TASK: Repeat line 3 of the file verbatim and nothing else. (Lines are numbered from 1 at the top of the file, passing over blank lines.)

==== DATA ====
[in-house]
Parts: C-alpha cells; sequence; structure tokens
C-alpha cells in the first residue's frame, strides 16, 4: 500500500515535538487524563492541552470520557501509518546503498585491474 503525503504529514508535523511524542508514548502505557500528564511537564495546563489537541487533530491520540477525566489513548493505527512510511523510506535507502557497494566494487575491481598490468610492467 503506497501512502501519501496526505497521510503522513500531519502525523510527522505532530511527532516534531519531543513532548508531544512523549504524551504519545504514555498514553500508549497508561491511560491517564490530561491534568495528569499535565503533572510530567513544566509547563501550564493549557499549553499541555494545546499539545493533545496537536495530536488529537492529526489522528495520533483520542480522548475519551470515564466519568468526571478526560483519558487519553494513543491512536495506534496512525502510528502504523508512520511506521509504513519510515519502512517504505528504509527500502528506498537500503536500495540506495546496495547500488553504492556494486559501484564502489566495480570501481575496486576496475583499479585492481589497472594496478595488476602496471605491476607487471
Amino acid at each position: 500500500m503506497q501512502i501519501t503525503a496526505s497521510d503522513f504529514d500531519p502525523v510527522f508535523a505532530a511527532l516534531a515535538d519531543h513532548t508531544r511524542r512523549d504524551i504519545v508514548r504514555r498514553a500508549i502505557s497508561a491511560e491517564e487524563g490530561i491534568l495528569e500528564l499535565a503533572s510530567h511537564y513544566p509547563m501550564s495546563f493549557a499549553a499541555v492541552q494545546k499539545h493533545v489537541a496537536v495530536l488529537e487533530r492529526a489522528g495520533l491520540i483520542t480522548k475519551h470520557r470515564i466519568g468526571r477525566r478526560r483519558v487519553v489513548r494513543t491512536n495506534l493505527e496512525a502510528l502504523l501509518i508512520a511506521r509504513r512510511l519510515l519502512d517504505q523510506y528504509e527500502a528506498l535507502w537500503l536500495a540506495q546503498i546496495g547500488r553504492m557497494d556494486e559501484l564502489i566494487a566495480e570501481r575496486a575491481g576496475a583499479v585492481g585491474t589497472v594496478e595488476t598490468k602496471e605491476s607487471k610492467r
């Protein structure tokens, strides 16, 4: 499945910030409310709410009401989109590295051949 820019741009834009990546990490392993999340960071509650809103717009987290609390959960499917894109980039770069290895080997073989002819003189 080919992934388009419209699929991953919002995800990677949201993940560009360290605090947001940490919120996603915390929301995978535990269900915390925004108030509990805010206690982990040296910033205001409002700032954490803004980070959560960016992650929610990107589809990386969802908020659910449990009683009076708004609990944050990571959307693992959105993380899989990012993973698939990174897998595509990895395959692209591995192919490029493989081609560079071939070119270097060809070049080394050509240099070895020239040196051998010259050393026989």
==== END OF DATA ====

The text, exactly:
C-alpha cells in the first residue's frame, strides 16, 4: 500500500515535538487524563492541552470520557501509518546503498585491474 503525503504529514508535523511524542508514548502505557500528564511537564495546563489537541487533530491520540477525566489513548493505527512510511523510506535507502557497494566494487575491481598490468610492467 503506497501512502501519501496526505497521510503522513500531519502525523510527522505532530511527532516534531519531543513532548508531544512523549504524551504519545504514555498514553500508549497508561491511560491517564490530561491534568495528569499535565503533572510530567513544566509547563501550564493549557499549553499541555494545546499539545493533545496537536495530536488529537492529526489522528495520533483520542480522548475519551470515564466519568468526571478526560483519558487519553494513543491512536495506534496512525502510528502504523508512520511506521509504513519510515519502512517504505528504509527500502528506498537500503536500495540506495546496495547500488553504492556494486559501484564502489566495480570501481575496486576496475583499479585492481589497472594496478595488476602496471605491476607487471